One way to see Eichstätt and the surrounding area is by bike. The Fahrrad-garage on Herzoggasse (08421/21 10) rents bikes for DM 13 a day. Get some exercise and see some of the famed Altmühl Valley National Park, with its lush meadows and forests full of wildlife — quite a lot of which ends up listed on local restaurant menus. The Information Center of the park, which is the largest in Germany, is located in the former Notre Dame monastery. It houses a permanent local history exhibition and a biotope garden.

One place that should feature prominently on any flora-lover’s list is the famed Hortus Eystettensis. In the 16th century, Prince-Bishop Johann Konrad von Gemmingen renovated the Willibaldsburg, creating a more modern, Renaissance palace. As part of these changes, he had a garden laid out on the ramparts that became known as the finest German garden of the day. The Hortus Eystettensis comprised eight separate areas and featured a remarkable variety of plants, including rare tulips, hyacinths, crown imperials, fruits, vegetables, herbs and succulents.

After the prince-bishop’s death in 1613, Nuremberg apothecary Basilius Besler published the Hortus Eystettensis, a “thorough and careful identification and lively illustration of all its plants, flowers, trees.” Even today, this work is widely acknowledged as one of the great treasures of botanical literature. Though the original garden was destroyed during the Thirty Years’ War, a section of the Hortus Eystettensis was painstakingly reconstructed and opened to the public in 1998. Known as the Bastionsgarten, it is open from Easter to mid-October.

The wider Altmühl Valley provides many leisure opportunities. The area abounds with bike and footpaths, as well as hiking and climbing opportunities. Five lakes for swimming, sailing, fishing and water sports have been created as the result of a huge hydro scheme. Around the biggest, the Grosser Bombachsee, is an 18-km bicycle track. The Altmühl provides some 160 kilometers of easily navigable waterways — great for canoeing. The slow-moving Altmühl River is ideal for leisurely one- or two-day trips — even for the completely inexperienced. Canadian canoes can be hired for DM 50 a day from Eva-Maria Glas in Industriestrasse 18 (08421/30 55) or from the Fahrradgarage, who will also arrange to pick you up from a particular location.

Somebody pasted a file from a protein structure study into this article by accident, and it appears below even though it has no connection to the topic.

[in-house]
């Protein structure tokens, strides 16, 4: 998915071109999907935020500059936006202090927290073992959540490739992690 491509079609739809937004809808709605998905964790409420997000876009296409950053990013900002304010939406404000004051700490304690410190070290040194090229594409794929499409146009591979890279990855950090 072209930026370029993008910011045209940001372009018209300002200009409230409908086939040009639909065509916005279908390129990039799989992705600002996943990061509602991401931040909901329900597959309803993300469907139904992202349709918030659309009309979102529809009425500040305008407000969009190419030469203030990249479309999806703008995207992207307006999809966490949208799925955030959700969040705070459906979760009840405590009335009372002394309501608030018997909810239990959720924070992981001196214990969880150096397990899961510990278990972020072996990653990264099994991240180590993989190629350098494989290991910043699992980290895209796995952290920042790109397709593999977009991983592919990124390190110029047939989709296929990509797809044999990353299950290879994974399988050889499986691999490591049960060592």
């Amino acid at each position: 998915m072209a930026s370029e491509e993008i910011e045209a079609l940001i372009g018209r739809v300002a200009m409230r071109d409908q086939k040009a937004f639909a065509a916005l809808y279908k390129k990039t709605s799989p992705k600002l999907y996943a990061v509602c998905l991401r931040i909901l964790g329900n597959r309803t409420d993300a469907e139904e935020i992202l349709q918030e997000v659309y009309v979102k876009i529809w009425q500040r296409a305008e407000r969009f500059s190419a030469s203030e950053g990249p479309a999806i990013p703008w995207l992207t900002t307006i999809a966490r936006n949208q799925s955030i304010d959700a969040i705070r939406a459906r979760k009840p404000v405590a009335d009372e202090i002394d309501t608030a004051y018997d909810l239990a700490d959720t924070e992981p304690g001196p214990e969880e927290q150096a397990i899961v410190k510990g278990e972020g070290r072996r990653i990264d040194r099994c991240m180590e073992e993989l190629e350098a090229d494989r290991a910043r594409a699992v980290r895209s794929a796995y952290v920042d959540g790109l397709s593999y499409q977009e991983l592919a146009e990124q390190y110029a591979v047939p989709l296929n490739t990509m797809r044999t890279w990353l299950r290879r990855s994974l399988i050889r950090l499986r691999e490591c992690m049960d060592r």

One great activity is fossil hunting, which is permitted in the Eichstätt-Blumenberg area in a quarry about 3 km west of the town. Admission is free, though it costs DM 2 to rent a hammer and chisel. Fossils found at the quarry can be kept and are relatively easy to find. Those who do not have any luck can purchase fossils at the Fossilenmuseum Bergér in Harthof, where free information is provided on any fossil you may find. The museum houses an impressive collection, which includes a fossil that shows a predatory fish devouring its prey.


>>> BY CAR: A9 toward Nürnberg, exit 58 Altmühltal/Eichstätt. Secondary road then leads to Ingolstadt-Nord. Take exit 61, then B13 to Eichstätt.

>>> BY TRAIN: Train service operates hourly and takes about 90 minutes.

Eichstätt Tourist Office
Tel. (08421) 988 00